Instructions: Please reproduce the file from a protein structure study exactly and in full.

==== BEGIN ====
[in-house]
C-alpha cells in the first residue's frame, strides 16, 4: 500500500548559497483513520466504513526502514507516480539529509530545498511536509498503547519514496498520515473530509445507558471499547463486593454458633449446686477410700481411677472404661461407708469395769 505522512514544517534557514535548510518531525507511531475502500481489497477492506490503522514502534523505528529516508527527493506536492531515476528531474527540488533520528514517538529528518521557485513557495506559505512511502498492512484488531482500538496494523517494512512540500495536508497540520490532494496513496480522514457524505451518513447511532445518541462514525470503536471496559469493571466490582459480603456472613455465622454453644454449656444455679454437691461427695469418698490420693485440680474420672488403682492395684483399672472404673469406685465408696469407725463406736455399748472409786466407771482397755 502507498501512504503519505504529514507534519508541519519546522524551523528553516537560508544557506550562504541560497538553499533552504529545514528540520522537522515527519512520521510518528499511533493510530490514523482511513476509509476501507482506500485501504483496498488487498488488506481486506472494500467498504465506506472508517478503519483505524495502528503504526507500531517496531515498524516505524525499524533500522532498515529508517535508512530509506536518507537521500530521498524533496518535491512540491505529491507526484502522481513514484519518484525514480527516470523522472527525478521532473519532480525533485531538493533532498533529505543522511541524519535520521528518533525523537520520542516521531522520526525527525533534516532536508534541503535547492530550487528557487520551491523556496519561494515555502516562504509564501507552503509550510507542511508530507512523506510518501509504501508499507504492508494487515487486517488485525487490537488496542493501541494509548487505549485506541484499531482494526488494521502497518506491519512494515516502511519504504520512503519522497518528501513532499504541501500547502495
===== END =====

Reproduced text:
[in-house]
C-alpha cells in the first residue's frame, strides 16, 4: 500500500548559497483513520466504513526502514507516480539529509530545498511536509498503547519514496498520515473530509445507558471499547463486593454458633449446686477410700481411677472404661461407708469395769 505522512514544517534557514535548510518531525507511531475502500481489497477492506490503522514502534523505528529516508527527493506536492531515476528531474527540488533520528514517538529528518521557485513557495506559505512511502498492512484488531482500538496494523517494512512540500495536508497540520490532494496513496480522514457524505451518513447511532445518541462514525470503536471496559469493571466490582459480603456472613455465622454453644454449656444455679454437691461427695469418698490420693485440680474420672488403682492395684483399672472404673469406685465408696469407725463406736455399748472409786466407771482397755 502507498501512504503519505504529514507534519508541519519546522524551523528553516537560508544557506550562504541560497538553499533552504529545514528540520522537522515527519512520521510518528499511533493510530490514523482511513476509509476501507482506500485501504483496498488487498488488506481486506472494500467498504465506506472508517478503519483505524495502528503504526507500531517496531515498524516505524525499524533500522532498515529508517535508512530509506536518507537521500530521498524533496518535491512540491505529491507526484502522481513514484519518484525514480527516470523522472527525478521532473519532480525533485531538493533532498533529505543522511541524519535520521528518533525523537520520542516521531522520526525527525533534516532536508534541503535547492530550487528557487520551491523556496519561494515555502516562504509564501507552503509550510507542511508530507512523506510518501509504501508499507504492508494487515487486517488485525487490537488496542493501541494509548487505549485506541484499531482494526488494521502497518506491519512494515516502511519504504520512503519522497518528501513532499504541501500547502495